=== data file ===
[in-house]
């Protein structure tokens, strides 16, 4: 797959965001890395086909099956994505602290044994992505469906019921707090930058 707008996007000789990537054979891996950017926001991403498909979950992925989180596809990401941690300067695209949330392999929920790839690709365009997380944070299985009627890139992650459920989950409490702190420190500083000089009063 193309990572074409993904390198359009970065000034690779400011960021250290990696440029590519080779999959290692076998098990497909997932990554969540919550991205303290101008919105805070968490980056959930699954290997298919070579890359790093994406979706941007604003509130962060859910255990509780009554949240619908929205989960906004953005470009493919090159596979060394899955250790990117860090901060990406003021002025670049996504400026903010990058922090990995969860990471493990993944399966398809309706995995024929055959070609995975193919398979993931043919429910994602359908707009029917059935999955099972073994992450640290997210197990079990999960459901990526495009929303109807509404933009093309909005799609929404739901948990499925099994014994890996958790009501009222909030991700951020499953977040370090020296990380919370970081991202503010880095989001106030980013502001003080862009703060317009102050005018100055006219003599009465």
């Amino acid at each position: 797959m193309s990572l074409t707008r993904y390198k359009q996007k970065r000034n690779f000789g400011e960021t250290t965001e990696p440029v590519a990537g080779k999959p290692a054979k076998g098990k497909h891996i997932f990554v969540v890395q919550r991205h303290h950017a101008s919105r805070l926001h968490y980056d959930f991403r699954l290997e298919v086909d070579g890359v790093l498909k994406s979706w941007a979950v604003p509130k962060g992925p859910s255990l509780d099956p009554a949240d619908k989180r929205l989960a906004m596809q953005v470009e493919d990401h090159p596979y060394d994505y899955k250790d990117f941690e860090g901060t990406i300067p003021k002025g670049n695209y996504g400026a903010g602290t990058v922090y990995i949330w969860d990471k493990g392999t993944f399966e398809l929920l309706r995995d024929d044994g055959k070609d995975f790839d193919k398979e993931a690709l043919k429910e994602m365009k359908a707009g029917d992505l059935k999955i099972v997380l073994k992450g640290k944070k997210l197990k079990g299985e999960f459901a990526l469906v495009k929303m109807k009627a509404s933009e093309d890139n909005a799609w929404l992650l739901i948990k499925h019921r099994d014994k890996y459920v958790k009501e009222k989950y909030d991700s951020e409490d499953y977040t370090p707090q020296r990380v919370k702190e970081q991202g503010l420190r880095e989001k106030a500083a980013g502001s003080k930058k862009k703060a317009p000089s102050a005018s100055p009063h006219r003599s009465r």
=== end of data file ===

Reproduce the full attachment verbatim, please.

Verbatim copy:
[in-house]
């Protein structure tokens, strides 16, 4: 797959965001890395086909099956994505602290044994992505469906019921707090930058 707008996007000789990537054979891996950017926001991403498909979950992925989180596809990401941690300067695209949330392999929920790839690709365009997380944070299985009627890139992650459920989950409490702190420190500083000089009063 193309990572074409993904390198359009970065000034690779400011960021250290990696440029590519080779999959290692076998098990497909997932990554969540919550991205303290101008919105805070968490980056959930699954290997298919070579890359790093994406979706941007604003509130962060859910255990509780009554949240619908929205989960906004953005470009493919090159596979060394899955250790990117860090901060990406003021002025670049996504400026903010990058922090990995969860990471493990993944399966398809309706995995024929055959070609995975193919398979993931043919429910994602359908707009029917059935999955099972073994992450640290997210197990079990999960459901990526495009929303109807509404933009093309909005799609929404739901948990499925099994014994890996958790009501009222909030991700951020499953977040370090020296990380919370970081991202503010880095989001106030980013502001003080862009703060317009102050005018100055006219003599009465």
């Amino acid at each position: 797959m193309s990572l074409t707008r993904y390198k359009q996007k970065r000034n690779f000789g400011e960021t250290t965001e990696p440029v590519a990537g080779k999959p290692a054979k076998g098990k497909h891996i997932f990554v969540v890395q919550r991205h303290h950017a101008s919105r805070l926001h968490y980056d959930f991403r699954l290997e298919v086909d070579g890359v790093l498909k994406s979706w941007a979950v604003p509130k962060g992925p859910s255990l509780d099956p009554a949240d619908k989180r929205l989960a906004m596809q953005v470009e493919d990401h090159p596979y060394d994505y899955k250790d990117f941690e860090g901060t990406i300067p003021k002025g670049n695209y996504g400026a903010g602290t990058v922090y990995i949330w969860d990471k493990g392999t993944f399966e398809l929920l309706r995995d024929d044994g055959k070609d995975f790839d193919k398979e993931a690709l043919k429910e994602m365009k359908a707009g029917d992505l059935k999955i099972v997380l073994k992450g640290k944070k997210l197990k079990g299985e999960f459901a990526l469906v495009k929303m109807k009627a509404s933009e093309d890139n909005a799609w929404l992650l739901i948990k499925h019921r099994d014994k890996y459920v958790k009501e009222k989950y909030d991700s951020e409490d499953y977040t370090p707090q020296r990380v919370k702190e970081q991202g503010l420190r880095e989001k106030a500083a980013g502001s003080k930058k862009k703060a317009p000089s102050a005018s100055p009063h006219r003599s009465r």